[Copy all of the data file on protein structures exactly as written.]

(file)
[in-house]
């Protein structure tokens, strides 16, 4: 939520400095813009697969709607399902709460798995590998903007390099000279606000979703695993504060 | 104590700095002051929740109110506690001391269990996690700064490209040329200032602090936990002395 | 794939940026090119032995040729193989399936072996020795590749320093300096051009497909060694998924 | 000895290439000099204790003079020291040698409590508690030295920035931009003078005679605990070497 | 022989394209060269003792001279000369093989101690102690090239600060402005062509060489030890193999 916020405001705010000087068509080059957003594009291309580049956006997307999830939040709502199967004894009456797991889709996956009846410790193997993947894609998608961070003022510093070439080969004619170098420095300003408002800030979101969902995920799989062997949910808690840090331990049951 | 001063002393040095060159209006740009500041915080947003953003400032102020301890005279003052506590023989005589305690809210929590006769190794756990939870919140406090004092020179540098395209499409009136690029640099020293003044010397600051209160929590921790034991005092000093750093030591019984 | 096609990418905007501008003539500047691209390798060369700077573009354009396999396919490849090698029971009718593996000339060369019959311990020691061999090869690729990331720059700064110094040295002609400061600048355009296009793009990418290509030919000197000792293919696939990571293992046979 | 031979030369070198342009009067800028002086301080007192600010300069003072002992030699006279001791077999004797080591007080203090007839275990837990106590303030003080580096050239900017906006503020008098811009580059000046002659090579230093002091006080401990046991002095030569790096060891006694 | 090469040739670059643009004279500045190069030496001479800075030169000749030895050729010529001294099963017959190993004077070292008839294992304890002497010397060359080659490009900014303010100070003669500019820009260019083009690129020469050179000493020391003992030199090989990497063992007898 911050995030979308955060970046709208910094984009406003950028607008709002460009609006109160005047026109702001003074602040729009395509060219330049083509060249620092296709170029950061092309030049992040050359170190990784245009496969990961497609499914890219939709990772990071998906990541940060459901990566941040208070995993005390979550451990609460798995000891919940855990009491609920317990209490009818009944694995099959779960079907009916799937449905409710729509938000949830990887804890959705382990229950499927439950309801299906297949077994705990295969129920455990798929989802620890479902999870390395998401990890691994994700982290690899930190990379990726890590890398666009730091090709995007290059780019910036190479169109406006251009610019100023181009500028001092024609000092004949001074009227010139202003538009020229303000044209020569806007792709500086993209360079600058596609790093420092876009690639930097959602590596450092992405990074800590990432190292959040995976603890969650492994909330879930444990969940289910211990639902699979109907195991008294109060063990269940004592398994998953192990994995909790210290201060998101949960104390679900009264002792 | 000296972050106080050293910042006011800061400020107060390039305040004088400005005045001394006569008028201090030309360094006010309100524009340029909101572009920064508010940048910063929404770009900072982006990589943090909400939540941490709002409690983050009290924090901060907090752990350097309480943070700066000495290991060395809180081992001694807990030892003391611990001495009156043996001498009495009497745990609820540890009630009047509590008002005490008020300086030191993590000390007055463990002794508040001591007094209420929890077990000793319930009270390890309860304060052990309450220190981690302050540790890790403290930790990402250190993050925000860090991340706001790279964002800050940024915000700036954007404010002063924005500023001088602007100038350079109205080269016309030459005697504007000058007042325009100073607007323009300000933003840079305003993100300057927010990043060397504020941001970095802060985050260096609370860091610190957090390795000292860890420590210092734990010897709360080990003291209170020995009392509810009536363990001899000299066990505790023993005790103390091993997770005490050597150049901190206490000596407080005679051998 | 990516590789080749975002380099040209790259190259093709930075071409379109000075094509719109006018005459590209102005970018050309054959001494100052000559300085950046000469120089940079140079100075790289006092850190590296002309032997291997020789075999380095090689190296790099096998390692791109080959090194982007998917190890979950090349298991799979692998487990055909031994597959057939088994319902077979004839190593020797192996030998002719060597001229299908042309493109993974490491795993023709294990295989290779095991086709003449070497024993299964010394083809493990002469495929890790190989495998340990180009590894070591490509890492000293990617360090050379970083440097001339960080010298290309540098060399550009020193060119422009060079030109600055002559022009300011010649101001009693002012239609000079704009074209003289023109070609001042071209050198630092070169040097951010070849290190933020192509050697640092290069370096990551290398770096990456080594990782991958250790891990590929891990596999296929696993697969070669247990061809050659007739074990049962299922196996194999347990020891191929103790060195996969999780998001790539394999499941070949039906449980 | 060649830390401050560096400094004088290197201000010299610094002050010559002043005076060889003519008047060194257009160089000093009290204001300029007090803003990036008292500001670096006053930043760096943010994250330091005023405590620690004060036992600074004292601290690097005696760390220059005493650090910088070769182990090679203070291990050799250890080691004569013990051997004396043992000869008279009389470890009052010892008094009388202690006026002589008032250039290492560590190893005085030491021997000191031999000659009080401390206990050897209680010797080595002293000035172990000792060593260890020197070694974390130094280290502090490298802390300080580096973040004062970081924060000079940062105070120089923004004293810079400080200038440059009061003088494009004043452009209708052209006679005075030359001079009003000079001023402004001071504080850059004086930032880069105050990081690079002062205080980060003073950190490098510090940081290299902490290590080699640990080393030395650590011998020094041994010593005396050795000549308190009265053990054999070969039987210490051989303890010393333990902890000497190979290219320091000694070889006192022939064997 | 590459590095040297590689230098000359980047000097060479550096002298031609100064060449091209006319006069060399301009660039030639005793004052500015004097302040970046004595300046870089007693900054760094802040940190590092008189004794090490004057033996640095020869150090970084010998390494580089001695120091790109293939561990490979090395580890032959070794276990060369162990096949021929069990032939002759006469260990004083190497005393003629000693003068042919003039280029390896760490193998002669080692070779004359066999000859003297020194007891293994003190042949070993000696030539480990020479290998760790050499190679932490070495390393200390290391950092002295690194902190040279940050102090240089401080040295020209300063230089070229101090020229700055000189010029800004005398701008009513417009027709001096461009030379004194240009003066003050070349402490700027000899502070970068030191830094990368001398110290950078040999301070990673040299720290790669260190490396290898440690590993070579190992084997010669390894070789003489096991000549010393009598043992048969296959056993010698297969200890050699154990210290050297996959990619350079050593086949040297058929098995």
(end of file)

[in-house]
């Protein structure tokens, strides 16, 4: 939520400095813009697969709607399902709460798995590998903007390099000279606000979703695993504060 | 104590700095002051929740109110506690001391269990996690700064490209040329200032602090936990002395 | 794939940026090119032995040729193989399936072996020795590749320093300096051009497909060694998924 | 000895290439000099204790003079020291040698409590508690030295920035931009003078005679605990070497 | 022989394209060269003792001279000369093989101690102690090239600060402005062509060489030890193999 916020405001705010000087068509080059957003594009291309580049956006997307999830939040709502199967004894009456797991889709996956009846410790193997993947894609998608961070003022510093070439080969004619170098420095300003408002800030979101969902995920799989062997949910808690840090331990049951 | 001063002393040095060159209006740009500041915080947003953003400032102020301890005279003052506590023989005589305690809210929590006769190794756990939870919140406090004092020179540098395209499409009136690029640099020293003044010397600051209160929590921790034991005092000093750093030591019984 | 096609990418905007501008003539500047691209390798060369700077573009354009396999396919490849090698029971009718593996000339060369019959311990020691061999090869690729990331720059700064110094040295002609400061600048355009296009793009990418290509030919000197000792293919696939990571293992046979 | 031979030369070198342009009067800028002086301080007192600010300069003072002992030699006279001791077999004797080591007080203090007839275990837990106590303030003080580096050239900017906006503020008098811009580059000046002659090579230093002091006080401990046991002095030569790096060891006694 | 090469040739670059643009004279500045190069030496001479800075030169000749030895050729010529001294099963017959190993004077070292008839294992304890002497010397060359080659490009900014303010100070003669500019820009260019083009690129020469050179000493020391003992030199090989990497063992007898 911050995030979308955060970046709208910094984009406003950028607008709002460009609006109160005047026109702001003074602040729009395509060219330049083509060249620092296709170029950061092309030049992040050359170190990784245009496969990961497609499914890219939709990772990071998906990541940060459901990566941040208070995993005390979550451990609460798995000891919940855990009491609920317990209490009818009944694995099959779960079907009916799937449905409710729509938000949830990887804890959705382990229950499927439950309801299906297949077994705990295969129920455990798929989802620890479902999870390395998401990890691994994700982290690899930190990379990726890590890398666009730091090709995007290059780019910036190479169109406006251009610019100023181009500028001092024609000092004949001074009227010139202003538009020229303000044209020569806007792709500086993209360079600058596609790093420092876009690639930097959602590596450092992405990074800590990432190292959040995976603890969650492994909330879930444990969940289910211990639902699979109907195991008294109060063990269940004592398994998953192990994995909790210290201060998101949960104390679900009264002792 | 000296972050106080050293910042006011800061400020107060390039305040004088400005005045001394006569008028201090030309360094006010309100524009340029909101572009920064508010940048910063929404770009900072982006990589943090909400939540941490709002409690983050009290924090901060907090752990350097309480943070700066000495290991060395809180081992001694807990030892003391611990001495009156043996001498009495009497745990609820540890009630009047509590008002005490008020300086030191993590000390007055463990002794508040001591007094209420929890077990000793319930009270390890309860304060052990309450220190981690302050540790890790403290930790990402250190993050925000860090991340706001790279964002800050940024915000700036954007404010002063924005500023001088602007100038350079109205080269016309030459005697504007000058007042325009100073607007323009300000933003840079305003993100300057927010990043060397504020941001970095802060985050260096609370860091610190957090390795000292860890420590210092734990010897709360080990003291209170020995009392509810009536363990001899000299066990505790023993005790103390091993997770005490050597150049901190206490000596407080005679051998 | 990516590789080749975002380099040209790259190259093709930075071409379109000075094509719109006018005459590209102005970018050309054959001494100052000559300085950046000469120089940079140079100075790289006092850190590296002309032997291997020789075999380095090689190296790099096998390692791109080959090194982007998917190890979950090349298991799979692998487990055909031994597959057939088994319902077979004839190593020797192996030998002719060597001229299908042309493109993974490491795993023709294990295989290779095991086709003449070497024993299964010394083809493990002469495929890790190989495998340990180009590894070591490509890492000293990617360090050379970083440097001339960080010298290309540098060399550009020193060119422009060079030109600055002559022009300011010649101001009693002012239609000079704009074209003289023109070609001042071209050198630092070169040097951010070849290190933020192509050697640092290069370096990551290398770096990456080594990782991958250790891990590929891990596999296929696993697969070669247990061809050659007739074990049962299922196996194999347990020891191929103790060195996969999780998001790539394999499941070949039906449980 | 060649830390401050560096400094004088290197201000010299610094002050010559002043005076060889003519008047060194257009160089000093009290204001300029007090803003990036008292500001670096006053930043760096943010994250330091005023405590620690004060036992600074004292601290690097005696760390220059005493650090910088070769182990090679203070291990050799250890080691004569013990051997004396043992000869008279009389470890009052010892008094009388202690006026002589008032250039290492560590190893005085030491021997000191031999000659009080401390206990050897209680010797080595002293000035172990000792060593260890020197070694974390130094280290502090490298802390300080580096973040004062970081924060000079940062105070120089923004004293810079400080200038440059009061003088494009004043452009209708052209006679005075030359001079009003000079001023402004001071504080850059004086930032880069105050990081690079002062205080980060003073950190490098510090940081290299902490290590080699640990080393030395650590011998020094041994010593005396050795000549308190009265053990054999070969039987210490051989303890010393333990902890000497190979290219320091000694070889006192022939064997 | 590459590095040297590689230098000359980047000097060479550096002298031609100064060449091209006319006069060399301009660039030639005793004052500015004097302040970046004595300046870089007693900054760094802040940190590092008189004794090490004057033996640095020869150090970084010998390494580089001695120091790109293939561990490979090395580890032959070794276990060369162990096949021929069990032939002759006469260990004083190497005393003629000693003068042919003039280029390896760490193998002669080692070779004359066999000859003297020194007891293994003190042949070993000696030539480990020479290998760790050499190679932490070495390393200390290391950092002295690194902190040279940050102090240089401080040295020209300063230089070229101090020229700055000189010029800004005398701008009513417009027709001096461009030379004194240009003066003050070349402490700027000899502070970068030191830094990368001398110290950078040999301070990673040299720290790669260190490396290898440690590993070579190992084997010669390894070789003489096991000549010393009598043992048969296959056993010698297969200890050699154990210290050297996959990619350079050593086949040297058929098995």